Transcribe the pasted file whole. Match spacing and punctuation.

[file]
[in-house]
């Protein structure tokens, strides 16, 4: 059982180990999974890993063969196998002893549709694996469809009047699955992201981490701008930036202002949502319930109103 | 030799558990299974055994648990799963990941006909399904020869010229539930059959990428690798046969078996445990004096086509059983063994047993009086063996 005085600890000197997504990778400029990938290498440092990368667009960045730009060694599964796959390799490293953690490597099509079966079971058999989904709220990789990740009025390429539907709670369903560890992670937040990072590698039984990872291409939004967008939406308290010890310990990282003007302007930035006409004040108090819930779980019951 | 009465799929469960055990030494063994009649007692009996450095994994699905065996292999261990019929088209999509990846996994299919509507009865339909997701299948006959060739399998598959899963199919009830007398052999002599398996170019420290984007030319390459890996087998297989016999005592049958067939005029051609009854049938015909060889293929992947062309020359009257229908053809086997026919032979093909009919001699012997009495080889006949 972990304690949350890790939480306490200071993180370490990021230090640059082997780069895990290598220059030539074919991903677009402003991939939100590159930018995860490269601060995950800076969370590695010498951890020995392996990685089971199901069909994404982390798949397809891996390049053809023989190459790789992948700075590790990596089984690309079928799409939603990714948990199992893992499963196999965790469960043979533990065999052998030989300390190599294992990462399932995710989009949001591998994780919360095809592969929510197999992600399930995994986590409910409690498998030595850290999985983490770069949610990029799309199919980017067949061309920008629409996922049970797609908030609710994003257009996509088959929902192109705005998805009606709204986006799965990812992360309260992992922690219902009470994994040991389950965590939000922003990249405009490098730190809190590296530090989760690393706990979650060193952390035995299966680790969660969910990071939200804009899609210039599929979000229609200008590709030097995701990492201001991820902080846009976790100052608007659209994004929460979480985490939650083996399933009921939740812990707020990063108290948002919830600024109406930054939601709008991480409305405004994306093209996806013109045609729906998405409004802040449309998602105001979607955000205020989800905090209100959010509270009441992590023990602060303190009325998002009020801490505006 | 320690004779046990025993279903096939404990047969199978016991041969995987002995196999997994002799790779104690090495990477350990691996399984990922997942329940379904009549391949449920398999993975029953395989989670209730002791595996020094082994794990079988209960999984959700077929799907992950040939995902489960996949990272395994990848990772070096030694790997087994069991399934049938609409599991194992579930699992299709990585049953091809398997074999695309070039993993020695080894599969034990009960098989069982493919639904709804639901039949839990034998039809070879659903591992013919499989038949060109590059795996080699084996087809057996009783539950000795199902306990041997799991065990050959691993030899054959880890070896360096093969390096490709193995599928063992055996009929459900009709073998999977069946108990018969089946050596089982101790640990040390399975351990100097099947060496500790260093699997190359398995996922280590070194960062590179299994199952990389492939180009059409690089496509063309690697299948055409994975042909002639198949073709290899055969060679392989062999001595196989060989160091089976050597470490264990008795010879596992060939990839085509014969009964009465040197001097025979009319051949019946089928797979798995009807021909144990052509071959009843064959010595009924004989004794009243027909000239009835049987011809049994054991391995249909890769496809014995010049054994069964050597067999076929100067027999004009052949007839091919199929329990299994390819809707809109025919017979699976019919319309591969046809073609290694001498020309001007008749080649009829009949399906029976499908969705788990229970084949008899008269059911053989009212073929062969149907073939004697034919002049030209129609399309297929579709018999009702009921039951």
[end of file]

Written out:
[in-house]
């Protein structure tokens, strides 16, 4: 059982180990999974890993063969196998002893549709694996469809009047699955992201981490701008930036202002949502319930109103 | 030799558990299974055994648990799963990941006909399904020869010229539930059959990428690798046969078996445990004096086509059983063994047993009086063996 005085600890000197997504990778400029990938290498440092990368667009960045730009060694599964796959390799490293953690490597099509079966079971058999989904709220990789990740009025390429539907709670369903560890992670937040990072590698039984990872291409939004967008939406308290010890310990990282003007302007930035006409004040108090819930779980019951 | 009465799929469960055990030494063994009649007692009996450095994994699905065996292999261990019929088209999509990846996994299919509507009865339909997701299948006959060739399998598959899963199919009830007398052999002599398996170019420290984007030319390459890996087998297989016999005592049958067939005029051609009854049938015909060889293929992947062309020359009257229908053809086997026919032979093909009919001699012997009495080889006949 972990304690949350890790939480306490200071993180370490990021230090640059082997780069895990290598220059030539074919991903677009402003991939939100590159930018995860490269601060995950800076969370590695010498951890020995392996990685089971199901069909994404982390798949397809891996390049053809023989190459790789992948700075590790990596089984690309079928799409939603990714948990199992893992499963196999965790469960043979533990065999052998030989300390190599294992990462399932995710989009949001591998994780919360095809592969929510197999992600399930995994986590409910409690498998030595850290999985983490770069949610990029799309199919980017067949061309920008629409996922049970797609908030609710994003257009996509088959929902192109705005998805009606709204986006799965990812992360309260992992922690219902009470994994040991389950965590939000922003990249405009490098730190809190590296530090989760690393706990979650060193952390035995299966680790969660969910990071939200804009899609210039599929979000229609200008590709030097995701990492201001991820902080846009976790100052608007659209994004929460979480985490939650083996399933009921939740812990707020990063108290948002919830600024109406930054939601709008991480409305405004994306093209996806013109045609729906998405409004802040449309998602105001979607955000205020989800905090209100959010509270009441992590023990602060303190009325998002009020801490505006 | 320690004779046990025993279903096939404990047969199978016991041969995987002995196999997994002799790779104690090495990477350990691996399984990922997942329940379904009549391949449920398999993975029953395989989670209730002791595996020094082994794990079988209960999984959700077929799907992950040939995902489960996949990272395994990848990772070096030694790997087994069991399934049938609409599991194992579930699992299709990585049953091809398997074999695309070039993993020695080894599969034990009960098989069982493919639904709804639901039949839990034998039809070879659903591992013919499989038949060109590059795996080699084996087809057996009783539950000795199902306990041997799991065990050959691993030899054959880890070896360096093969390096490709193995599928063992055996009929459900009709073998999977069946108990018969089946050596089982101790640990040390399975351990100097099947060496500790260093699997190359398995996922280590070194960062590179299994199952990389492939180009059409690089496509063309690697299948055409994975042909002639198949073709290899055969060679392989062999001595196989060989160091089976050597470490264990008795010879596992060939990839085509014969009964009465040197001097025979009319051949019946089928797979798995009807021909144990052509071959009843064959010595009924004989004794009243027909000239009835049987011809049994054991391995249909890769496809014995010049054994069964050597067999076929100067027999004009052949007839091919199929329990299994390819809707809109025919017979699976019919319309591969046809073609290694001498020309001007008749080649009829009949399906029976499908969705788990229970084949008899008269059911053989009212073929062969149907073939004697034919002049030209129609399309297929579709018999009702009921039951």